This case was not isolated in its results either. A 2006 case series published in the journal Chiropractic and Osteopathy looked at 15 patients with hearing impairment, all of which suffered more notably in the right ear. Audiometric screenings took place at the beginning of the study, and immediately after their first chiropractic adjustment.
As for that adjustment, “no ‘specific’ adjustment was delivered to solely restore healing .” That was determined on an individual basis following examination and palpation. Adjustments included HVLA thrusts in the thoracic and lumbar spine and the locomotor system including extremities.
At the conclusion of the study, results included the following:
“ At 40 dB using the Ventry & Weinstein criteria, 6 had hearing restored, 7 improved and 2 had no change. At 25 dB using the Speech-frequency criteria, none were restored, 11 improved, 4 had no change and 3 missed a tone .”
None worsened over the course of care. Obviously, the study was limited in its size and methodology, meaning we cannot glean a ‘cause and effect’ relationship from its findings. Still, it does raise possibilities in terms of the mechanisms that triggered the improvement. The authors speculated that cortical mechanisms might have been involved in these particular cases, remarking on the potential impact of cortical regions being deprived of normal peripheral input.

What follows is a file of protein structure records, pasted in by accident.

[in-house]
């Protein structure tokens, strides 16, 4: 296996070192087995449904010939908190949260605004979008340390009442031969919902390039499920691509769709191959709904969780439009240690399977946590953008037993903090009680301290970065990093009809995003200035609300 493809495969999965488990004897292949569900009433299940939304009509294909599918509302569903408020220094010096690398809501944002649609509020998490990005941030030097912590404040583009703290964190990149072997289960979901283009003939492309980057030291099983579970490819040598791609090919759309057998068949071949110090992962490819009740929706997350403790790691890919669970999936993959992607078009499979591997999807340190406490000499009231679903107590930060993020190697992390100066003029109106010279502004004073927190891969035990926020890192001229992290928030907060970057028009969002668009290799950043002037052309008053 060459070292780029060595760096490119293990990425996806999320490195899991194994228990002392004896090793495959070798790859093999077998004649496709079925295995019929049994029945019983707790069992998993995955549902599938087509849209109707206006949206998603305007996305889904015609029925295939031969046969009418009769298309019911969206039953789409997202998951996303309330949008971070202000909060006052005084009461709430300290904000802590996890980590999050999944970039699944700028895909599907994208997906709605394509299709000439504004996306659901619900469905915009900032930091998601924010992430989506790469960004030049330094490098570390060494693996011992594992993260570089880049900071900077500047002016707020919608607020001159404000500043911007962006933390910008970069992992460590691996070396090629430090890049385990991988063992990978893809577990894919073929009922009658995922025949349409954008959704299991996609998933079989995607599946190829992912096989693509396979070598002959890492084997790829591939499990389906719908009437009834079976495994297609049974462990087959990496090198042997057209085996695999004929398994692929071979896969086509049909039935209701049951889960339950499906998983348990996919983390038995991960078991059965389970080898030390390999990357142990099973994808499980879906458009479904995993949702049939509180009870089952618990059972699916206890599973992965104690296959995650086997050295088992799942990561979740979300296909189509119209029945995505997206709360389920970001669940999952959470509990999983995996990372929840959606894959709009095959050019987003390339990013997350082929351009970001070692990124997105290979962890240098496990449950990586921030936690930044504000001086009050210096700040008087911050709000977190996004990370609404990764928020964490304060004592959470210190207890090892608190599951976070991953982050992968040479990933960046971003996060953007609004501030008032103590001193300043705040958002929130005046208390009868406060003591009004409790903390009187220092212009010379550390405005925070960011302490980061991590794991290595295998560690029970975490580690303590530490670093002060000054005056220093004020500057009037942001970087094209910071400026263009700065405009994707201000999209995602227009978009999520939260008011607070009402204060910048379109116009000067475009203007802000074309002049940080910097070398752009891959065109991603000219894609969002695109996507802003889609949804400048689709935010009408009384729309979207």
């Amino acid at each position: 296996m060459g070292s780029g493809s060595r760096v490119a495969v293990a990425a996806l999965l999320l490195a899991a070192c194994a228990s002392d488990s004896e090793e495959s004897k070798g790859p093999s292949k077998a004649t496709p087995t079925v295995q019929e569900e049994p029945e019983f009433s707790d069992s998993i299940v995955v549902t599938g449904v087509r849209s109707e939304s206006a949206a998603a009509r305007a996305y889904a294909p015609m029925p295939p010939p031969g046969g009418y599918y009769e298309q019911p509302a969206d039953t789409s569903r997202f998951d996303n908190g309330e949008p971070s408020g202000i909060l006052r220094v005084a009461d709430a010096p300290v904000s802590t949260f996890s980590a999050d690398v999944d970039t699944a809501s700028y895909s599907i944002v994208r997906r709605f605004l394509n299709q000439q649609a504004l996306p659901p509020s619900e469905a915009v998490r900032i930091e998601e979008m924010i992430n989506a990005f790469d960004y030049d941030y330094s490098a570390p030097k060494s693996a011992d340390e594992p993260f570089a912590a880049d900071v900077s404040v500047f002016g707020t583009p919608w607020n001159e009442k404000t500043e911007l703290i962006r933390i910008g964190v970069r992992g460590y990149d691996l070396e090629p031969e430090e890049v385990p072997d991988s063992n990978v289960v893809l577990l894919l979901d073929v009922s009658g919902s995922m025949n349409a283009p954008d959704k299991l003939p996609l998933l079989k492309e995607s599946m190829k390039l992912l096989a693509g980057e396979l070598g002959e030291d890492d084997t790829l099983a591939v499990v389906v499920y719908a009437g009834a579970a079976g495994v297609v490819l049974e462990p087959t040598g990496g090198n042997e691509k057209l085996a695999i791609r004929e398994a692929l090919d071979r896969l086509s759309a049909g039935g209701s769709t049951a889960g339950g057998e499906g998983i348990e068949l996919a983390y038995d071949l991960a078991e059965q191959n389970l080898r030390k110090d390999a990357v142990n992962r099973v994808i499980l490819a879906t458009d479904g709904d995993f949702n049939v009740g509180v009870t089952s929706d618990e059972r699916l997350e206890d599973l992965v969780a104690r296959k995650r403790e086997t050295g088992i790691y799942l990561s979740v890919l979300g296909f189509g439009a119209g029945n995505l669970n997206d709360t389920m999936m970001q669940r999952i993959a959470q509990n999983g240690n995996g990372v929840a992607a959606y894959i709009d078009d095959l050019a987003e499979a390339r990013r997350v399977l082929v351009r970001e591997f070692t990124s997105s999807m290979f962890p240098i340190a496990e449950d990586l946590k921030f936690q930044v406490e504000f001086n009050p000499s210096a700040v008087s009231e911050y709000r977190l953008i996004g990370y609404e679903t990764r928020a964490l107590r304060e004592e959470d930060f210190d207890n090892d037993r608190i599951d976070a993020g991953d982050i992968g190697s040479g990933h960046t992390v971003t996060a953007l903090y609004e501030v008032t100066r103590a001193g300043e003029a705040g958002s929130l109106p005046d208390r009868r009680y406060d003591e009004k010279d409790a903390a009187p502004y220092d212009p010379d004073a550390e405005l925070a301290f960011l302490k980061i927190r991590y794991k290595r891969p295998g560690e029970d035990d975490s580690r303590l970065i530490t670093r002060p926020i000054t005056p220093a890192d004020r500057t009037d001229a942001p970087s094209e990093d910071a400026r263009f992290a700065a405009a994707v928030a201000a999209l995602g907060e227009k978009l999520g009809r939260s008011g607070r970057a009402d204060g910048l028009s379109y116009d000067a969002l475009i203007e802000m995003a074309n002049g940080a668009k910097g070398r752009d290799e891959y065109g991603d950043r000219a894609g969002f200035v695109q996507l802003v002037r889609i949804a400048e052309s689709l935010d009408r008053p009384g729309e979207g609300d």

“It is possible that a long standing decrease in activation of the auditory cortex and primary association areas, which may occur in insidious hearing loss, could produce a central auditory processing disorder (CAPD) and that, in turn, could serve to explain the areas of hearing loss and rapid restoration seen in our patient group .” Furthermore, they discussed mechanisms in the thalamus and brainstem, which may be involved.
Also linked to our sense of hearing is Meniere’s Disease. We have also seen multiple case studies on the resolution of the symptoms Meniere’s Disease after chiropractic care. Included in those studies is the case of a 52-year old male suffering from tinnitus, left ear fullness, vertigo, tension headaches and other musculoskeletal complaints. The clinical examination and history revealed vertigo and dizziness, cervical nerve root lesions, thoracic nerve root lesions, and lumbar segmental dysfunction. The interventions were based on correcting vertebral subluxations noted through-out his treatment, and the results were encouraging .